If your air compressor has been slow to build pressure, you might be wondering what you can do to resolve this issue. Air compressors are only truly effective if they are working properly, and being slow to build pressure can also mean that your air compressor is not providing sufficient pressure to take care of certain tasks.
Air compressors that are slow to build pressure can be experiencing this issue for a variety of reasons. Common problems include pump seal problems, pump gasket failure, and issues with the intake or pressure valve.
There are some ways to troubleshoot this issue to help you to identify which item needs attention. Always remember that new air compressors are likely still under warranty and you should use your warranty for the work that is needed to resolve this problem.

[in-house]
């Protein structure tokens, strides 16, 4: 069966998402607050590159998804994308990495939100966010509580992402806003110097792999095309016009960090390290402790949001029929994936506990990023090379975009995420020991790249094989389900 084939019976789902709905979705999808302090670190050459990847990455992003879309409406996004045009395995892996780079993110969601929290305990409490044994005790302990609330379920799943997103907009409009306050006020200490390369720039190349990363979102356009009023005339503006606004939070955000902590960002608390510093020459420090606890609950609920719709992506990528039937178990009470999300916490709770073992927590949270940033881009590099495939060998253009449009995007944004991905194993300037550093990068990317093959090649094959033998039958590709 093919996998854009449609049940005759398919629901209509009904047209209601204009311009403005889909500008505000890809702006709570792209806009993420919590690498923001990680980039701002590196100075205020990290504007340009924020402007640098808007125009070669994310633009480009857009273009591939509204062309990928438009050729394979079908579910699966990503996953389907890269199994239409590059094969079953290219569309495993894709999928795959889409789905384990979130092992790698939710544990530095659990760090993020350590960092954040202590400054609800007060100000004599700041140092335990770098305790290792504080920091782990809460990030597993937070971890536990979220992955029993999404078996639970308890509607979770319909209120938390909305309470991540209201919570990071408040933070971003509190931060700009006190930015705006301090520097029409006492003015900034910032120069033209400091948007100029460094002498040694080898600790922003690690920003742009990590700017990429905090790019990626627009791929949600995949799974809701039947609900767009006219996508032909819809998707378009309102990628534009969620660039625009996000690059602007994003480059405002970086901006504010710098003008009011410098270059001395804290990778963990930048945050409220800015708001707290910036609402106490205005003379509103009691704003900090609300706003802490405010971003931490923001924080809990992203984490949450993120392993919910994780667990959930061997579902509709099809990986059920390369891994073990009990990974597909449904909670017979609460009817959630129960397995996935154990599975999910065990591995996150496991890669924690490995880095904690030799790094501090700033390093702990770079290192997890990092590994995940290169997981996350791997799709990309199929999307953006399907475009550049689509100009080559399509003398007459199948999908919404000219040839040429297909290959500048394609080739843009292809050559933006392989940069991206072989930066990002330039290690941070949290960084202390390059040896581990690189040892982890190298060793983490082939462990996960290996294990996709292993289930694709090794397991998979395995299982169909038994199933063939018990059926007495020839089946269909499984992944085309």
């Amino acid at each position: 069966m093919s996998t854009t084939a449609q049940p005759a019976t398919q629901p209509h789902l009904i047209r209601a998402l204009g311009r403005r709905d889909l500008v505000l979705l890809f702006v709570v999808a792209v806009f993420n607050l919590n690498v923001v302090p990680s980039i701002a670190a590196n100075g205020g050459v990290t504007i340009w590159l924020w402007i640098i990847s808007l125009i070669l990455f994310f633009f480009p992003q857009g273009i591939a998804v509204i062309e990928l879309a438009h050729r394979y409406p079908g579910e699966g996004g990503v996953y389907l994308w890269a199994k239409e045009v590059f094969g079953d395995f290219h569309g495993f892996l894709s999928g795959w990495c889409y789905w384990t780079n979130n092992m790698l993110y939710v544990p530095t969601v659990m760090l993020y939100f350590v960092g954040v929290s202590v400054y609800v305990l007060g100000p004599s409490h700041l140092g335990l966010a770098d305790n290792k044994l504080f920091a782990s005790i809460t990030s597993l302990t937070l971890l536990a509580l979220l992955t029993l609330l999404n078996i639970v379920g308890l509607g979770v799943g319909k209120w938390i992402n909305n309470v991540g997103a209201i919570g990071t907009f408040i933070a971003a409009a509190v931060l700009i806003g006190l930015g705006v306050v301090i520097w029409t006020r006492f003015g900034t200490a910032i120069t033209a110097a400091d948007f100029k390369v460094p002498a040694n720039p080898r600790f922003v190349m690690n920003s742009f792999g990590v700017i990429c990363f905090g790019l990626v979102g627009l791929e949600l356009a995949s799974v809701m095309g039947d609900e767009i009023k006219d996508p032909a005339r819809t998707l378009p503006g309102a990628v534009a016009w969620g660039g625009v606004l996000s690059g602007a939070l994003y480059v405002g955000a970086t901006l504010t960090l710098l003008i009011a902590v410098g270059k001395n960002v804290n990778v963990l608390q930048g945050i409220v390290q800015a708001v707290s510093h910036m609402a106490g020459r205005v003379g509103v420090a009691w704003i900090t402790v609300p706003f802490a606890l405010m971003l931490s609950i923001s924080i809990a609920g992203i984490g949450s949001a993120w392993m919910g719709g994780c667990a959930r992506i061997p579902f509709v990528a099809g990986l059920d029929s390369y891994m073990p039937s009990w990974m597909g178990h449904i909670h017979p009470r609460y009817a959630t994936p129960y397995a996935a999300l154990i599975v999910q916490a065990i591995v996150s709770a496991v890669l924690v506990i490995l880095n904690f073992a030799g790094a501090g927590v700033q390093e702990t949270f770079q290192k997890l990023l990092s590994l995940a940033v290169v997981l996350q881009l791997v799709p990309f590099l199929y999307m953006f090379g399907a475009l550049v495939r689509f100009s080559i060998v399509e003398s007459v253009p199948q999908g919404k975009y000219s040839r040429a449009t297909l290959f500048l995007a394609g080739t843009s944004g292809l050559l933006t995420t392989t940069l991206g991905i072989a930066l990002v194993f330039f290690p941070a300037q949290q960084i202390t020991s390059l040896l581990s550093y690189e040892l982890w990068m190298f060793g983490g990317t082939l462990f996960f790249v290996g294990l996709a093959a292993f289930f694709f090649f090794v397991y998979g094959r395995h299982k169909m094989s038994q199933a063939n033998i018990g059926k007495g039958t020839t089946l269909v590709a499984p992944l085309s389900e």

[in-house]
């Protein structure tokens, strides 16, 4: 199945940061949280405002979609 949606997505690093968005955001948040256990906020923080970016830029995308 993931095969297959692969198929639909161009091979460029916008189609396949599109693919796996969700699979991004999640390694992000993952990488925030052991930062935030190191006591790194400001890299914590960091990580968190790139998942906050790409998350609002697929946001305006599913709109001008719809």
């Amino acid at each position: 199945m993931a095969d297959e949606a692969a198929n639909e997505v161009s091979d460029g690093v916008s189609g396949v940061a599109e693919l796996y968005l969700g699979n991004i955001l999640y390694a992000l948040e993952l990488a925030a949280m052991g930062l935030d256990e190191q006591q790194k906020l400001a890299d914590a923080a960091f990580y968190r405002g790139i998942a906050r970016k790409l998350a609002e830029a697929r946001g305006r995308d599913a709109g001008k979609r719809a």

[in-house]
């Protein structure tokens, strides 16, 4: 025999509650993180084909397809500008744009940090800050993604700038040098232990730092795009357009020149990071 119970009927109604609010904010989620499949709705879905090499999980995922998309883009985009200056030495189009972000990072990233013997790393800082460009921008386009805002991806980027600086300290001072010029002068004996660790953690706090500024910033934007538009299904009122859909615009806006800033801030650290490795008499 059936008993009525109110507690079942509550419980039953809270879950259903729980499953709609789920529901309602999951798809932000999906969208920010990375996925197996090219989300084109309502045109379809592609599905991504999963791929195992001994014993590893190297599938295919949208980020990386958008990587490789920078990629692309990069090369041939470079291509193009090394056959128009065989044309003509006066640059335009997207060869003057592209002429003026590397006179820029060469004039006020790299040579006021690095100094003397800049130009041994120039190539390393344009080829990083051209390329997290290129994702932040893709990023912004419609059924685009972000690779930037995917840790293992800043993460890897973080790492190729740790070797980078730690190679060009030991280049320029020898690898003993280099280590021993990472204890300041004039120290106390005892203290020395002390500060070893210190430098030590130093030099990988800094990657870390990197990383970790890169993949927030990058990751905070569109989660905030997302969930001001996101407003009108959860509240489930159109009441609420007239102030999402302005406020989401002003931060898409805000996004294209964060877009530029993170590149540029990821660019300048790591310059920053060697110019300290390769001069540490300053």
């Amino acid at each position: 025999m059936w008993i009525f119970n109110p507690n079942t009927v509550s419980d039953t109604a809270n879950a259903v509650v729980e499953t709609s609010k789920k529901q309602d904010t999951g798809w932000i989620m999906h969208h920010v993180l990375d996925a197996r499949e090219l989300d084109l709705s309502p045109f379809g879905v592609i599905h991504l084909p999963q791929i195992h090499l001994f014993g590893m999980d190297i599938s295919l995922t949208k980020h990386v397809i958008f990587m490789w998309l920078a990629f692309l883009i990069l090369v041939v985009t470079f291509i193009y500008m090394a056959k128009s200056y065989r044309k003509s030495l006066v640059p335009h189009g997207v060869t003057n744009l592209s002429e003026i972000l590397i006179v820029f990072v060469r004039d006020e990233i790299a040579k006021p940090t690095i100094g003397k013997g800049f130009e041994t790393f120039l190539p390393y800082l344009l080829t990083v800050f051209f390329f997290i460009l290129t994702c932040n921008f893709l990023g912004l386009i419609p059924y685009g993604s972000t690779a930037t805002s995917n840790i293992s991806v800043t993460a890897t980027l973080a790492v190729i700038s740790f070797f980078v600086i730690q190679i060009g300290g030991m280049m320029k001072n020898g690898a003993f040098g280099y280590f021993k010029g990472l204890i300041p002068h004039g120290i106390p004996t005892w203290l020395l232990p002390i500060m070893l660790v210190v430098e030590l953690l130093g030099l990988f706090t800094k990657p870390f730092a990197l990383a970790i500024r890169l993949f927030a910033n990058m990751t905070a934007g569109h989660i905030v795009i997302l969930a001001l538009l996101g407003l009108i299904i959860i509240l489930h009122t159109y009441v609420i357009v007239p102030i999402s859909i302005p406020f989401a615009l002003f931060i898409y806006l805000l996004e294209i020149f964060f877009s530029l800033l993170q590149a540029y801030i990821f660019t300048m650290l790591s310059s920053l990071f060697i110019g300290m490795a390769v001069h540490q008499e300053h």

If your air compressor is being slow to build pressure, you need to read on for more information.
How Should Your Air Compressor Build Pressure?
When your air compressor is working properly, it will pull in free air from the atmosphere through the intake valve. There is usually a filter on this valve that helps to keep debris and other matter out of the air compressor.
The pump inside the air compressor will begin to increase pressure and you will hear the air compressor turn on. At this point, depending on the size of your air compressor, it will take around five minutes for your air compressor to build pressure up.
When the air compressor clicks off, you will be ready to start using your air compressor. As you use the air compressor throughout the day, it will pull air in again when it needs more air to work with. If your air compressor is working properly, you will be able to use it even when it is recharging the air in the tank.
How to Diagnose Why Your Air Compressor is Slow to Build Pressure
If you are experiencing issues where your air compressor is taking far longer than it should charge and are not sure which part might be to blame for this issue, you should read this list of common issues that can lead to air compressors being slow to build pressure.